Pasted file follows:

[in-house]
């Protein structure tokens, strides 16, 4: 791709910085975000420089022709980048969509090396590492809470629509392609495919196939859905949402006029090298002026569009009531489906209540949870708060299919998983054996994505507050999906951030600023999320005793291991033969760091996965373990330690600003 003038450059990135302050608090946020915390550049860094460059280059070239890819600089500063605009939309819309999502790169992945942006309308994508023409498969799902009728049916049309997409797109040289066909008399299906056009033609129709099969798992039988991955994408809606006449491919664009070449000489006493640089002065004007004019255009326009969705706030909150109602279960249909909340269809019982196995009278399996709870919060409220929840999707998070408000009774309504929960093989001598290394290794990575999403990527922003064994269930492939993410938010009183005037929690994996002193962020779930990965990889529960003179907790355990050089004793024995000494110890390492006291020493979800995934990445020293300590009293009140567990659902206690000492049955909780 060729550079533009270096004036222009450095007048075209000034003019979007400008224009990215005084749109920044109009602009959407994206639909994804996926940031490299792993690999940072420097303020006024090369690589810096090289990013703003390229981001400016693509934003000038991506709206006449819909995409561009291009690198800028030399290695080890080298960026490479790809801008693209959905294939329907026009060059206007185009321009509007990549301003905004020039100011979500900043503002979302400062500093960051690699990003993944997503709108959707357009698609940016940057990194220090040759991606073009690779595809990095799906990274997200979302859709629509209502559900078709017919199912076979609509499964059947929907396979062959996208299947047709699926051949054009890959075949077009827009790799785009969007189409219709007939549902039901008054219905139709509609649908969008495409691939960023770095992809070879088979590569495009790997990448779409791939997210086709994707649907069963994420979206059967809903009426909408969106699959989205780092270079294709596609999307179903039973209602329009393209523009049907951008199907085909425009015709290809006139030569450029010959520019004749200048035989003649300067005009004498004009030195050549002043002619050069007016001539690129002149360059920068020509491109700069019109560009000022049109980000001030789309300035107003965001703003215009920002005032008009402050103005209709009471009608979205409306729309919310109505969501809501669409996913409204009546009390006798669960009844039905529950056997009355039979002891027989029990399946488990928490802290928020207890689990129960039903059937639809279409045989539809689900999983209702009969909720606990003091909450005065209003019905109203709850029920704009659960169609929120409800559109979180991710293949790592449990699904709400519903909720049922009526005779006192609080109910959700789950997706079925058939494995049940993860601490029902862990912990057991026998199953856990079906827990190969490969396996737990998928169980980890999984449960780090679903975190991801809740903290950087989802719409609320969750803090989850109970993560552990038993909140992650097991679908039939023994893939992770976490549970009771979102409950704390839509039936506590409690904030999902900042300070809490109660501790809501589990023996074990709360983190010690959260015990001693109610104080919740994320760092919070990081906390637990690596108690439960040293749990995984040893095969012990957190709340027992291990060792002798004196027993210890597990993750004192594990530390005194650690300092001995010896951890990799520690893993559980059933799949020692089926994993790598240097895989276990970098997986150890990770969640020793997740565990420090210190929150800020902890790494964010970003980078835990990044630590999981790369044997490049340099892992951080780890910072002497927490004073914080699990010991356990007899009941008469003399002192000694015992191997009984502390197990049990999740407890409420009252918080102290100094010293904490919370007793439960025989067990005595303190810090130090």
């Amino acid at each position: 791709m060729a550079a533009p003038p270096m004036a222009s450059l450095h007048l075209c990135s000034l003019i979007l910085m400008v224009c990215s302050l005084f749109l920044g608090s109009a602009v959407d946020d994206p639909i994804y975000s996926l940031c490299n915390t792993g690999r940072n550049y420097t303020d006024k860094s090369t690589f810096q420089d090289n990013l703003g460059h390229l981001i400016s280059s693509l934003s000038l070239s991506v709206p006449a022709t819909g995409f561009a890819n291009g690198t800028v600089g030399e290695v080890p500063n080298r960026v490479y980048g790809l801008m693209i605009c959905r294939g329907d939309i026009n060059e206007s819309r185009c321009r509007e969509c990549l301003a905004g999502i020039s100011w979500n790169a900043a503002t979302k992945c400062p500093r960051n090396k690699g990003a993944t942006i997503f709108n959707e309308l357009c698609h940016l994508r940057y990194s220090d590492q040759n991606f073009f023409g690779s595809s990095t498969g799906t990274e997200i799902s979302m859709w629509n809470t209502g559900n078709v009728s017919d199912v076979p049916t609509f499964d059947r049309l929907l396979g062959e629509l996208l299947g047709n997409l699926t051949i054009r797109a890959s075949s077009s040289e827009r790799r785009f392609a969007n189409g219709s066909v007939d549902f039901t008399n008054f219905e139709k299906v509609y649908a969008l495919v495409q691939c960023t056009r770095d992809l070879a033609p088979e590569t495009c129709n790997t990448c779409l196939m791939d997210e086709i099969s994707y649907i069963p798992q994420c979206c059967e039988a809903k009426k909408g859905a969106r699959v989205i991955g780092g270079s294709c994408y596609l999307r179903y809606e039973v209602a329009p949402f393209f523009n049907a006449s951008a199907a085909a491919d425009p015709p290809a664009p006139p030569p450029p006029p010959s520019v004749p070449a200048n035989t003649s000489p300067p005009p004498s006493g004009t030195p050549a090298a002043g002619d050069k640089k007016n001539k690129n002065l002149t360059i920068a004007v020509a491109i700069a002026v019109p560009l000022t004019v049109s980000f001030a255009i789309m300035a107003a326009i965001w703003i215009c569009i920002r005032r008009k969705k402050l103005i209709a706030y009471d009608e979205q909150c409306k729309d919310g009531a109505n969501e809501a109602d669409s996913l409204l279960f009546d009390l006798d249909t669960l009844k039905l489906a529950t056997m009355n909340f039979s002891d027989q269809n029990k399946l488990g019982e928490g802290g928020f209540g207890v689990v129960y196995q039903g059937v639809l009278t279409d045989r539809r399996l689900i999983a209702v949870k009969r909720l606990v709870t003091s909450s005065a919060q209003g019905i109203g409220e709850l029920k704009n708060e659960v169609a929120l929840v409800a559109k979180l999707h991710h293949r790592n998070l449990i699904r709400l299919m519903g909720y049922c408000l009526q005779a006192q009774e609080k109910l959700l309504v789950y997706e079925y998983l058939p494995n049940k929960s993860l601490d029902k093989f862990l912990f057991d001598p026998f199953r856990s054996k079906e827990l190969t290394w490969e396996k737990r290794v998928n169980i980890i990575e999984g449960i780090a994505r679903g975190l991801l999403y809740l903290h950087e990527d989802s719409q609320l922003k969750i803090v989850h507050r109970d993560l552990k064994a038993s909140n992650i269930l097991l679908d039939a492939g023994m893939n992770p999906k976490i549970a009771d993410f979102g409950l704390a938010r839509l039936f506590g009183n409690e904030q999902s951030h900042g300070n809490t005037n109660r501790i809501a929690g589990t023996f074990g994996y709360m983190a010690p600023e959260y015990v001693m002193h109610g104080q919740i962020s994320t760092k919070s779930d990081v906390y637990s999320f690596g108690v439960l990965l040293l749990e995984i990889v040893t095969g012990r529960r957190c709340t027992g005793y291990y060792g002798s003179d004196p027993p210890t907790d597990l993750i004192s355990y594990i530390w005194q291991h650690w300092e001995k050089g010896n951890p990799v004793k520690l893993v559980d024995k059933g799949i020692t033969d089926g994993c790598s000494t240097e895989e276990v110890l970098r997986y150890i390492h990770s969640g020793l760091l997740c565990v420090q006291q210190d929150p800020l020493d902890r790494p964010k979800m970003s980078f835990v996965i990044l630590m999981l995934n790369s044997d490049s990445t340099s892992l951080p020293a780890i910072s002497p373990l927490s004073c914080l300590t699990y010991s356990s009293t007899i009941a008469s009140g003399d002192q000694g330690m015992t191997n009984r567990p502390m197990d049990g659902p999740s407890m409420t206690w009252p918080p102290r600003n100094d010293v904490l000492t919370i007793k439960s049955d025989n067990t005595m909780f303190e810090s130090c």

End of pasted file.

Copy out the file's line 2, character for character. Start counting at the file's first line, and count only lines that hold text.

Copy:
């Protein structure tokens, strides 16, 4: 791709910085975000420089022709980048969509090396590492809470629509392609495919196939859905949402006029090298002026569009009531489906209540949870708060299919998983054996994505507050999906951030600023999320005793291991033969760091996965373990330690600003 003038450059990135302050608090946020915390550049860094460059280059070239890819600089500063605009939309819309999502790169992945942006309308994508023409498969799902009728049916049309997409797109040289066909008399299906056009033609129709099969798992039988991955994408809606006449491919664009070449000489006493640089002065004007004019255009326009969705706030909150109602279960249909909340269809019982196995009278399996709870919060409220929840999707998070408000009774309504929960093989001598290394290794990575999403990527922003064994269930492939993410938010009183005037929690994996002193962020779930990965990889529960003179907790355990050089004793024995000494110890390492006291020493979800995934990445020293300590009293009140567990659902206690000492049955909780 060729550079533009270096004036222009450095007048075209000034003019979007400008224009990215005084749109920044109009602009959407994206639909994804996926940031490299792993690999940072420097303020006024090369690589810096090289990013703003390229981001400016693509934003000038991506709206006449819909995409561009291009690198800028030399290695080890080298960026490479790809801008693209959905294939329907026009060059206007185009321009509007990549301003905004020039100011979500900043503002979302400062500093960051690699990003993944997503709108959707357009698609940016940057990194220090040759991606073009690779595809990095799906990274997200979302859709629509209502559900078709017919199912076979609509499964059947929907396979062959996208299947047709699926051949054009890959075949077009827009790799785009969007189409219709007939549902039901008054219905139709509609649908969008495409691939960023770095992809070879088979590569495009790997990448779409791939997210086709994707649907069963994420979206059967809903009426909408969106699959989205780092270079294709596609999307179903039973209602329009393209523009049907951008199907085909425009015709290809006139030569450029010959520019004749200048035989003649300067005009004498004009030195050549002043002619050069007016001539690129002149360059920068020509491109700069019109560009000022049109980000001030789309300035107003965001703003215009920002005032008009402050103005209709009471009608979205409306729309919310109505969501809501669409996913409204009546009390006798669960009844039905529950056997009355039979002891027989029990399946488990928490802290928020207890689990129960039903059937639809279409045989539809689900999983209702009969909720606990003091909450005065209003019905109203709850029920704009659960169609929120409800559109979180991710293949790592449990699904709400519903909720049922009526005779006192609080109910959700789950997706079925058939494995049940993860601490029902862990912990057991026998199953856990079906827990190969490969396996737990998928169980980890999984449960780090679903975190991801809740903290950087989802719409609320969750803090989850109970993560552990038993909140992650097991679908039939023994893939992770976490549970009771979102409950704390839509039936506590409690904030999902900042300070809490109660501790809501589990023996074990709360983190010690959260015990001693109610104080919740994320760092919070990081906390637990690596108690439960040293749990995984040893095969012990957190709340027992291990060792002798004196027993210890597990993750004192594990530390005194650690300092001995010896951890990799520690893993559980059933799949020692089926994993790598240097895989276990970098997986150890990770969640020793997740565990420090210190929150800020902890790494964010970003980078835990990044630590999981790369044997490049340099892992951080780890910072002497927490004073914080699990010991356990007899009941008469003399002192000694015992191997009984502390197990049990999740407890409420009252918080102290100094010293904490919370007793439960025989067990005595303190810090130090």